Pine Tree House
9205-D Folsom Blvd
Sacramento, CA 95826
Sacramento's Folsom Boulevard is our Korean food gulch, boasting a number of tofu-soup joints, Korean grocery-video store-lotto ticket emporiums, and the mysteriously titled "Chicken and Pizza Love-Letter" shack. Among all this is the Pine Tree House, a Korean restaurant considerably more upscale - and tasty - then the exterior might suggest. Turns out the owner of the Pine Tree is the brother of the man who owns Arigato on Howe. We discovered this because he recognized us from Arigato (land of the temptingly bargain-basement priced half off sushi roll) and thanked us personally for patronizing his place. He's a nice guy.
The menu is extensive and has some dishes beyond the usual bi-bim-bap and bulgogi selections, including an interesting seafood selection - angler fish was on the menu last time I stopped in. Prices are high for what most Californians have come to expect from Korean food in the wilds of suburbia, but portions here are somewhat monolithic and ingredients quality is high. Regardless: don't come in here expecting the bargain of the century.
The Pine Tree house offers a truly impressive assortment of banchan, brought out on a special cart and replinished if you ask nicely. All the usual suspects are on offer (read: copious amounts of kimchi), and other treats include a savory egg custard, a Korean style potato soup, and a romaine salad jazzed up with an absolutely delicious sweet red-bean and chili dressing. The only thing missing were those odiferous and delightful dried fish, the stinky little bastards I recall horking down in my youth as I marveled at their little sugar glazed eyeballs - why don't restaurants around here offer them up with the banchan plate? Is it because I am whiter then the Stay-Puft marshmallow man? Is that it? Sometimes I buy them from the Korean grocery store and merrily eat them in front of the TV. I brought them to a class once and well, never repeated that particular experiment again, since I had to spend the day with tiny little fish spines caught in my teeth and breath that could actually summon housecats from the air itself.
Pork belly BoSsaam with napa lettuce and oysters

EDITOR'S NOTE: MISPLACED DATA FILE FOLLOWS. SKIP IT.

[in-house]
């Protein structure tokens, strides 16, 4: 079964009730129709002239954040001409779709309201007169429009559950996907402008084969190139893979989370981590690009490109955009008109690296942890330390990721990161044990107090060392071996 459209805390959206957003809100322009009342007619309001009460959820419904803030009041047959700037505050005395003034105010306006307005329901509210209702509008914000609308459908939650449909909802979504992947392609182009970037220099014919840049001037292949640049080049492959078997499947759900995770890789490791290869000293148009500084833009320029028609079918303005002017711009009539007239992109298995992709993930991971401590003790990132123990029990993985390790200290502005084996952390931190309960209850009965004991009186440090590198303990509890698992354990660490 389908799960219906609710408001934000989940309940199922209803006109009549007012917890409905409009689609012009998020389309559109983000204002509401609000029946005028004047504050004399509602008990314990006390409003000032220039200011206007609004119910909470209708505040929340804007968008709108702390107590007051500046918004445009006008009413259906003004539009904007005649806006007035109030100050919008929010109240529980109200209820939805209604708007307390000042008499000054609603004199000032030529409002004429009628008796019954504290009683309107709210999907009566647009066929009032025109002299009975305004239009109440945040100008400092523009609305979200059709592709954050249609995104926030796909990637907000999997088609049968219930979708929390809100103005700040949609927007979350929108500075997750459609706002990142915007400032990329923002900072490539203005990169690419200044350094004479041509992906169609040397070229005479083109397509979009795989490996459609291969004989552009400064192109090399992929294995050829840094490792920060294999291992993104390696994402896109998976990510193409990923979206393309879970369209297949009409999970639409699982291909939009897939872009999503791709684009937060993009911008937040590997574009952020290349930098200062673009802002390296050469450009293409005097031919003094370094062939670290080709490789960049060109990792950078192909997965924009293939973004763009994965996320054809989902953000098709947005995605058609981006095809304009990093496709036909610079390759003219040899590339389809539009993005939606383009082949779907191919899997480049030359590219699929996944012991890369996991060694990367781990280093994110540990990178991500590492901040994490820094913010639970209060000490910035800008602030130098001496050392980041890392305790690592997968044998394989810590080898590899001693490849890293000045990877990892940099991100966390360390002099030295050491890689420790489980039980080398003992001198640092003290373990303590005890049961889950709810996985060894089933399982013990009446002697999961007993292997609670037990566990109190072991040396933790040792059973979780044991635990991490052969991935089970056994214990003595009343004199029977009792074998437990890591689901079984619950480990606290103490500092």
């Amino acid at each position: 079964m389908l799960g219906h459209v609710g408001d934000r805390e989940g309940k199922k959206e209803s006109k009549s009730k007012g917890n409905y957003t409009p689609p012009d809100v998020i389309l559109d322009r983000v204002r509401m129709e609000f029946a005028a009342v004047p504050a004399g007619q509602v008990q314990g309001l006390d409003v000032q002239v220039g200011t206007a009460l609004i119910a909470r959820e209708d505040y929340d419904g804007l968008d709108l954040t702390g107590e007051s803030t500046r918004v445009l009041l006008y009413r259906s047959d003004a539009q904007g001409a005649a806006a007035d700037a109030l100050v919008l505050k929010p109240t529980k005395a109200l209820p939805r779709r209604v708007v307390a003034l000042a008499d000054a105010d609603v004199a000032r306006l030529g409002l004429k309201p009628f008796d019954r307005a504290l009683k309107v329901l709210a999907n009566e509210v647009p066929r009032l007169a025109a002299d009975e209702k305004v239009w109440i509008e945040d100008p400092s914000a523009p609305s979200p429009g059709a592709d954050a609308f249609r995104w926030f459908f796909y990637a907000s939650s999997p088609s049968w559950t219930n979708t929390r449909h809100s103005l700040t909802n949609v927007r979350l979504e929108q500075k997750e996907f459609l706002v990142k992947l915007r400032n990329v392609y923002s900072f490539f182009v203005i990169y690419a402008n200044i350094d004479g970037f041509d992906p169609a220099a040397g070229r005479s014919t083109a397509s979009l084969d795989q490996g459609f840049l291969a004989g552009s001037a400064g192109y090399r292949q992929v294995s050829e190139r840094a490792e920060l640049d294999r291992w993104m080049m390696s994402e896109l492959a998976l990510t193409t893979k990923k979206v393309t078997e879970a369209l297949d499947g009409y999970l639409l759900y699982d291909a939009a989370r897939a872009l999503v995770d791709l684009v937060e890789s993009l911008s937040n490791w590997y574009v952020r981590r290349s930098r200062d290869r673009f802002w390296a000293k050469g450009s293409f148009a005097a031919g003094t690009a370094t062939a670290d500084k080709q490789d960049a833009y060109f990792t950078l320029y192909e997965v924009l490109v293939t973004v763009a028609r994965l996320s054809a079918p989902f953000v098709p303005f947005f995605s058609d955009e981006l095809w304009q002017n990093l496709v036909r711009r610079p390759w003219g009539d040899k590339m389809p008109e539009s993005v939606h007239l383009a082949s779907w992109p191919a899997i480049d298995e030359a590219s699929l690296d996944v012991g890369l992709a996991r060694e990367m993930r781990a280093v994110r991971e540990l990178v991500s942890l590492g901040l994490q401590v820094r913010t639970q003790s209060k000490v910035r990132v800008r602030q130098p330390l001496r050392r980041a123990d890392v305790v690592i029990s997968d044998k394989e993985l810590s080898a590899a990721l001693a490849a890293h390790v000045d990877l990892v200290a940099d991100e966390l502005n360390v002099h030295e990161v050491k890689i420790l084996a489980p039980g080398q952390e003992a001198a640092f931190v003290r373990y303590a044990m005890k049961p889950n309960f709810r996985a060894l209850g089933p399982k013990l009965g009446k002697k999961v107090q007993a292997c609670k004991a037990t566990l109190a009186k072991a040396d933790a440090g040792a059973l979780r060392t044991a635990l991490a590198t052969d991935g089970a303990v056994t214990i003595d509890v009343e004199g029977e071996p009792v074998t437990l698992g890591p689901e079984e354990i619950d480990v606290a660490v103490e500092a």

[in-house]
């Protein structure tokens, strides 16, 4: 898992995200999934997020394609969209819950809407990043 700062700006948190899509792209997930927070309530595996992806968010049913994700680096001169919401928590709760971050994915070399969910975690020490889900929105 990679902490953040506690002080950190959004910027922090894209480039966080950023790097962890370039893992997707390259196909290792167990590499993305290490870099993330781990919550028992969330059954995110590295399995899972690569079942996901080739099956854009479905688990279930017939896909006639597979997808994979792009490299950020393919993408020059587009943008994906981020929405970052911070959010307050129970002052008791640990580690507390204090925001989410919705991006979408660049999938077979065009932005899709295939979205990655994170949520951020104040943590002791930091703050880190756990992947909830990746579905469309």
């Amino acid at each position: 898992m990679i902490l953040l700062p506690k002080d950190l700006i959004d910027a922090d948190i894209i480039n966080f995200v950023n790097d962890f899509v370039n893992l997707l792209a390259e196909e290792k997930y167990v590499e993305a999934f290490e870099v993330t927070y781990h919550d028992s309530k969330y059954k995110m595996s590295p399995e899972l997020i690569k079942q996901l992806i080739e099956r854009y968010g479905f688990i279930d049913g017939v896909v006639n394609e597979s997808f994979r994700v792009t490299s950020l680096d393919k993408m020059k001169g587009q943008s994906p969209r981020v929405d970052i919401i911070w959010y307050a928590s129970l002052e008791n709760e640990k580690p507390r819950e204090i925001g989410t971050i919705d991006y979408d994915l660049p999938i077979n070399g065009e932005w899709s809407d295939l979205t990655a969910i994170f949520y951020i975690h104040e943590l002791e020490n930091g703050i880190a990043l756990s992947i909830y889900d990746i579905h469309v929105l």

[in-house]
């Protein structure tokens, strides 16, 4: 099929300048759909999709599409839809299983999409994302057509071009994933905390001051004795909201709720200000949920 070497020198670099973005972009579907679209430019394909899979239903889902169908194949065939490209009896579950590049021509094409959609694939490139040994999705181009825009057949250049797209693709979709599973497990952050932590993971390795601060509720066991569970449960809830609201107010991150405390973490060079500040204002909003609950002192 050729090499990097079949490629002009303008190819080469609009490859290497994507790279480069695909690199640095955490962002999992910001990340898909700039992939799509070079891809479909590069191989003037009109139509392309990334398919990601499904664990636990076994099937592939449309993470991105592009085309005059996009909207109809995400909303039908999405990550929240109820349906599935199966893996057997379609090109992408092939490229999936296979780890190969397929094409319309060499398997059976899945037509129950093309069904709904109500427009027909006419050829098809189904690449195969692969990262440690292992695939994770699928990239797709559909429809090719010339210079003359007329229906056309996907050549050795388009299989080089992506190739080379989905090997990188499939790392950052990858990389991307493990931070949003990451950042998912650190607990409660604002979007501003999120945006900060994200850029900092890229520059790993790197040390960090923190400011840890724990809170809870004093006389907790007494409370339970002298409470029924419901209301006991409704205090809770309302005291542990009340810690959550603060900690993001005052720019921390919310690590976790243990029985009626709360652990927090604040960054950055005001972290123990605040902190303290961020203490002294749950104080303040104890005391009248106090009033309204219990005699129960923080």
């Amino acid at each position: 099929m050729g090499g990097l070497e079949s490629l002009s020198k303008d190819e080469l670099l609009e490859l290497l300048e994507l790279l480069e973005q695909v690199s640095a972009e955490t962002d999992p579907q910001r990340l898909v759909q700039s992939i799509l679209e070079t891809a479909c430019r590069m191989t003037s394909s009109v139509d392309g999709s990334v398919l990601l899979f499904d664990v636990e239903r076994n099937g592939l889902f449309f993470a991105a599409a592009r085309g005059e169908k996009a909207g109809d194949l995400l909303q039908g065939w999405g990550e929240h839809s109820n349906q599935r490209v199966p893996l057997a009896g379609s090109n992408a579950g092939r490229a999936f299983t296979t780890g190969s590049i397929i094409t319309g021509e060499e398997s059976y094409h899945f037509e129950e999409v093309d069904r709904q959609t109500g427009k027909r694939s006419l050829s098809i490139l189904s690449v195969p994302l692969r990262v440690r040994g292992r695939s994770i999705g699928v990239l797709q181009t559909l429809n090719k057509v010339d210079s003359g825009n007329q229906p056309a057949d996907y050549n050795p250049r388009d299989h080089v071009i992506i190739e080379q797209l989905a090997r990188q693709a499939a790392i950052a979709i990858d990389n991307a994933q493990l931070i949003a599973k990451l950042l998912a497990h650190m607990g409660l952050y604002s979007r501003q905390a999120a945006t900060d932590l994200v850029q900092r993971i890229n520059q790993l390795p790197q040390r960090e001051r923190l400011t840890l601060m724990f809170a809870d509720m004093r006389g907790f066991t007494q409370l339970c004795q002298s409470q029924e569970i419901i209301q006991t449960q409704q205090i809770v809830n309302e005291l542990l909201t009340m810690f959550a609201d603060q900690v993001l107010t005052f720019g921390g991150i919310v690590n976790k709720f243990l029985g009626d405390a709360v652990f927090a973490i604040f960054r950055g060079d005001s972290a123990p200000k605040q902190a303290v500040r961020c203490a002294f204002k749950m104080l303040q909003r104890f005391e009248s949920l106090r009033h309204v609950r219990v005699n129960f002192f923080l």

Pork belly is all the rage right now, but the Koreans have been slinging the stuff for generations, and in high style to boot. This dish, needless to say, is Weird. Whoever first thought of combining pork belly, spicy slaw, oysters, and cabbage must have had a hell of a empty refrigarator (or larder, or whatever Koreans used back in the day in their hill-side shacks). The result is in my opinion curiously delicious, but your mileage may very well vary. Certainly the combo of fatty five-spice flavored pork-belly (boiled) wrapped up with spicy slaw and cabbage, punctuated with the occasional mildly shocking flavor of a nicely sized raw oyster is a different taste sensation from the usual. Goes well with beer, of course. Korean restauants may actually just be a means via which proprietors sell lots of O.B. More research is needed.
Korean soft tofu soup with seafood (Soondubuchigae)
Korean soft-tofu soup is one of the cuisine's standbys, and I always love to get it. The combination of soft and creamy tofu with seafood and spicy red chili broth is a near perfect one, and produces a rich and delightfully slippery textural experience. This is superior winter food, but I'll take it any time of the year. Pine Tree House also offers Korean beef soups, as well as gigantic seafood stews that can feed three or four eaters. The big soups include sea-squirts. I wish there was a sea squirt in the smaller version. There are few more amusing things to have at the dinner table then a sea squirt, let me tell you. The restaurant's version could stand to be a little spicier. Ask them to bring out some spice-enhancing agents if you're like me.
Stir-fried squid with hot bean paste (Ohjinguh bokkeum)
Stir fried squid is real Korean drankin' food, and this was defnitely the best rendition of the classic I've had in Sacramento. A good combination of not overcooked squid bits, green onions, and a spicy and slightly sweet sauce made this a truly addictive dish. Of course it's not good for you, but again, we are discussing Devices That Makes You Want to Drink Beer. This is not the point.
The Pine Tree's wood interior is scrupulously clean. Korean reality TV series and news shows play on the interior flat-screen TVs - the last time I came in I was transfixed over my kimchi by a period style soap opera featuring a bunch of Koreans in traditional dress shouting at each other in a stand of perfect, swaying, pine trees. Last time featured remarkably gender ambiguous youths shaking their groove-thang in the most sparkly fashion imaginable. You won't be bored!
The Pine Tree House is definitely my new favorite place in town for Korean food other then grill-it-yerself BBQ. The combination of high quality, interesting menu choices, non-snarly staff and a nice dining room make it a real winner on Folsom Boulevard. Now go out and order the angler fish and tell me all about it.